Home Health Care: 5 Urgent Questions to Ask

How to be proactive and have peace of mind when caring for an aging parent

Countless families during the holiday season may realize, as they gather from far and wide, that aging parents need more help than in the past. While a crisis is the worst time to make important decisions, some decisions can’t be put off and need to be made with the best information at hand.

“We’re seeing a tsunami of aging — 10,000 people every day turn 65,” said Kurt Kazanowski, a Detroit-based hospice, home care and senior care expert, as well as the author of “A Son’s Journey: Taking Care of Mom and Dad.” “This number will continue to increase and drive the need for both in-home care services and an array of other senior health care services.”

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Whether you need a home health care worker to assist a loved one struggling with Alzheimer’s, help Mom or Dad recover from a serious injury, or just be there for assistance as parents or other relatives grow older, it is important to plan ahead and be proactive instead of reactive.

There are important questions to ask, Kazanowski told LifeZette, to ensure the agency you might hire is honest, experienced and able to provide the right care.

1.) How long has the agency been providing private duty home care?
Insist on meeting the home care worker who will be reporting to your home, and get at least three references from patients this person has worked for previously.

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It’s imperative to interview not only the agency (intake/scheduler person and/or owner) you’re looking at hiring, but to screen the caregiver who will provide the direct care as well, Kazanowski said. “Really rely on gut-level instincts, and how they respond to interview questions. Quality agencies vet their workers with a thorough background check.”

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Agencies should do reference checks and look at driving records — and criminal background investigations should also be done. Even with states that have private duty licensure requirements, it’s important to have direct verification about the record of a home health care worker. There are horror stories every day of agencies who hire caregivers with prior records of theft, abuse, and/or neglect.

2.) Is a written, customized care plan developed with the client and family, and updated as changes occur?
Typical plans entail a written routine that the loved one follows throughout the day, and medication taken on a set schedule. If there are household chores involved, a list is made to articulate any nuances related to those tasks. This plan also serves as a framework for the documentation in the client binder for the family to look over on a day-to-day basis.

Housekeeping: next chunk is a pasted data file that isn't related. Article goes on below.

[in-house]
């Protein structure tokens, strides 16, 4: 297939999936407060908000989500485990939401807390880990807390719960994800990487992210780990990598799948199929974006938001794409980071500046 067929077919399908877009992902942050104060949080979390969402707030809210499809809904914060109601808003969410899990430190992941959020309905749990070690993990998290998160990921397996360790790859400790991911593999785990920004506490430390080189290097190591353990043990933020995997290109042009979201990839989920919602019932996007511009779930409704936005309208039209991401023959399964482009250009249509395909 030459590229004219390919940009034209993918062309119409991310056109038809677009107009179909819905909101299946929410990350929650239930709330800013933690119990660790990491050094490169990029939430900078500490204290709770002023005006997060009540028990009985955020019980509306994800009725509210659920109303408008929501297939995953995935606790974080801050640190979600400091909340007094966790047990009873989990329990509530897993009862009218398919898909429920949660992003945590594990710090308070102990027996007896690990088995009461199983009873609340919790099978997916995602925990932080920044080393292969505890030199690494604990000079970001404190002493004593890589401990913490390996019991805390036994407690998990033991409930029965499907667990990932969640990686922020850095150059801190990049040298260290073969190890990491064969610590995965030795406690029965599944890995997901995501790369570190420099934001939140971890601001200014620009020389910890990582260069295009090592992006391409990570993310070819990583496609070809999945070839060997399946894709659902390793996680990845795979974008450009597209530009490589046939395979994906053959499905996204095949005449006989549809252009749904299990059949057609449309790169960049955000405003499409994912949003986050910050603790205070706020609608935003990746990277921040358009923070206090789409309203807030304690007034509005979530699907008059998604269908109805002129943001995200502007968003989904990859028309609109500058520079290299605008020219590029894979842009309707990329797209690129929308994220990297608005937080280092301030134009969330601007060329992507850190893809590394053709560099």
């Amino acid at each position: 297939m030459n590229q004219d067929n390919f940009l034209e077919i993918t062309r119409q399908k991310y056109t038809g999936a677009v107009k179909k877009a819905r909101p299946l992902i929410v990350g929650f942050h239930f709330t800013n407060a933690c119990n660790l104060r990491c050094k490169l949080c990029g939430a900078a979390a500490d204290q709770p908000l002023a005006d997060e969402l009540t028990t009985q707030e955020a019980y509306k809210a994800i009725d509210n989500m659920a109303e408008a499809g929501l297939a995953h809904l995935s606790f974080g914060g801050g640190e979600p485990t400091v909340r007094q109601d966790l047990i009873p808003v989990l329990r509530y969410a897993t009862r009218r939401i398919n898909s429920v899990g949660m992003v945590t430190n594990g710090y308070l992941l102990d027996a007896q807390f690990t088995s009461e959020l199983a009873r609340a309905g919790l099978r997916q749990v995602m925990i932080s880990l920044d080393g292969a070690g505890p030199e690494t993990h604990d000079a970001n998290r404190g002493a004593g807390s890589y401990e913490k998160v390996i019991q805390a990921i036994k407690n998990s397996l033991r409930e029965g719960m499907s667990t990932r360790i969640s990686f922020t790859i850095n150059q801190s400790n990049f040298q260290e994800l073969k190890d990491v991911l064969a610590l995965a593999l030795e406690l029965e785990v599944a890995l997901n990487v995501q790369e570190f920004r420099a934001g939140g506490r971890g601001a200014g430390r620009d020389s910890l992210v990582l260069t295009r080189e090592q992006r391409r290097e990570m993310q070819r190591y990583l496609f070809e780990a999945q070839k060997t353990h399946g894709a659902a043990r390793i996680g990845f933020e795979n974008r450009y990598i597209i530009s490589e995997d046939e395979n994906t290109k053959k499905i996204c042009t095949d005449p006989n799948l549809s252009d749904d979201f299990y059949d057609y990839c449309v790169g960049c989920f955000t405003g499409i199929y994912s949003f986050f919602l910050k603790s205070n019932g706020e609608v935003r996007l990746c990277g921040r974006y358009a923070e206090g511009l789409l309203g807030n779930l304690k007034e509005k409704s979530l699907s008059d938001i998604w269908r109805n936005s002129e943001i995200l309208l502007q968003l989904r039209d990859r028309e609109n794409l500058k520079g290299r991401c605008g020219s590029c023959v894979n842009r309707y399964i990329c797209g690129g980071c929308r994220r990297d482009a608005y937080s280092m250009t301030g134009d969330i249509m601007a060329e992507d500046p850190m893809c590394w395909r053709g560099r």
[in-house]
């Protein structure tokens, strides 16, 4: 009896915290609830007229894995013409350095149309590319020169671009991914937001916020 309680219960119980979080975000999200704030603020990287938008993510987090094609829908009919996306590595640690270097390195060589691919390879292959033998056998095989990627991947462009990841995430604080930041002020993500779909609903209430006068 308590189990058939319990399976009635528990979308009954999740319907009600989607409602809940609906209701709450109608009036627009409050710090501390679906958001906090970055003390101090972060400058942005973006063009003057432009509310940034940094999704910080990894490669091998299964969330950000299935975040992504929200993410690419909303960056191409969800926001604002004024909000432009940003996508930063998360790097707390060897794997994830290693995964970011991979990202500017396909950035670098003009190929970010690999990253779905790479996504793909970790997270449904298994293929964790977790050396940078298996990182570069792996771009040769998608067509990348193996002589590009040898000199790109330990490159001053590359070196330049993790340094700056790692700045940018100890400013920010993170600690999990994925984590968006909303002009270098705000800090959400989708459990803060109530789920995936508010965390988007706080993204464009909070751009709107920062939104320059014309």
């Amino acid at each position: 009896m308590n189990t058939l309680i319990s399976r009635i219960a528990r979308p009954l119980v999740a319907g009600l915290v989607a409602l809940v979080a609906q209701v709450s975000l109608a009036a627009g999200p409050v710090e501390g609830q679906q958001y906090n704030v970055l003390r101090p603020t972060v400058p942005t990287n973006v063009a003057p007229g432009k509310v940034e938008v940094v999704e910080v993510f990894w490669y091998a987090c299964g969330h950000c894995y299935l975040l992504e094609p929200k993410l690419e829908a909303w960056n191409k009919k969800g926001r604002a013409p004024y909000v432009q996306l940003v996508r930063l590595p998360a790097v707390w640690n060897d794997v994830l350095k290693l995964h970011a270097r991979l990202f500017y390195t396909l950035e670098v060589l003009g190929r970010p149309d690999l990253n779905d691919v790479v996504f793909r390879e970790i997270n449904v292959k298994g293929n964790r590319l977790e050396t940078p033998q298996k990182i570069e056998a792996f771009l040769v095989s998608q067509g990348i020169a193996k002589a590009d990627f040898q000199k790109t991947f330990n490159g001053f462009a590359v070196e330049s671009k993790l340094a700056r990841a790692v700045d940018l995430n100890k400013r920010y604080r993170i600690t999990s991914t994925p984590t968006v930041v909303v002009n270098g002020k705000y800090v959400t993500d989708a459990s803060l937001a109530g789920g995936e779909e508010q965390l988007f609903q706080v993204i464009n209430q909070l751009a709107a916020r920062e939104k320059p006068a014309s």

3.) Is there a written document that states the rights of the patient and the responsibilities of the client?
This is important so people simply understand what their rights are and what to expect from the agency; it also eliminates any discrepancies. This should also explain the company’s privacy policy and code of ethics.

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4.) Does the agency closely supervise the quality of care, including maintenance of a daily journal?
The family should expect the agency to routinely make “pop-in” assurance visits during caregiver shifts to ensure everything is going well between caregiver and client. The family member in charge should have regular communication with the care manager for any changes/concerns.

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5.) Does the agency mandate ongoing training of its employees to continually update their skills?
Care managers should provide on site, real-time training for caregivers based on the unique and specific needs of the client for whom they’re caring. That is one of the primary roles of care managers who oversee caregiver/client pairing and communication with the family.

“These important questions will provide a better and more critical view of what to expect from a personal home care company,” Kazanowski said.  “A thorough review of the answers will give you an idea of the caliber of care they will provide to your loved ones. Interview several companies and compare answers because not all home care companies are created equal.”

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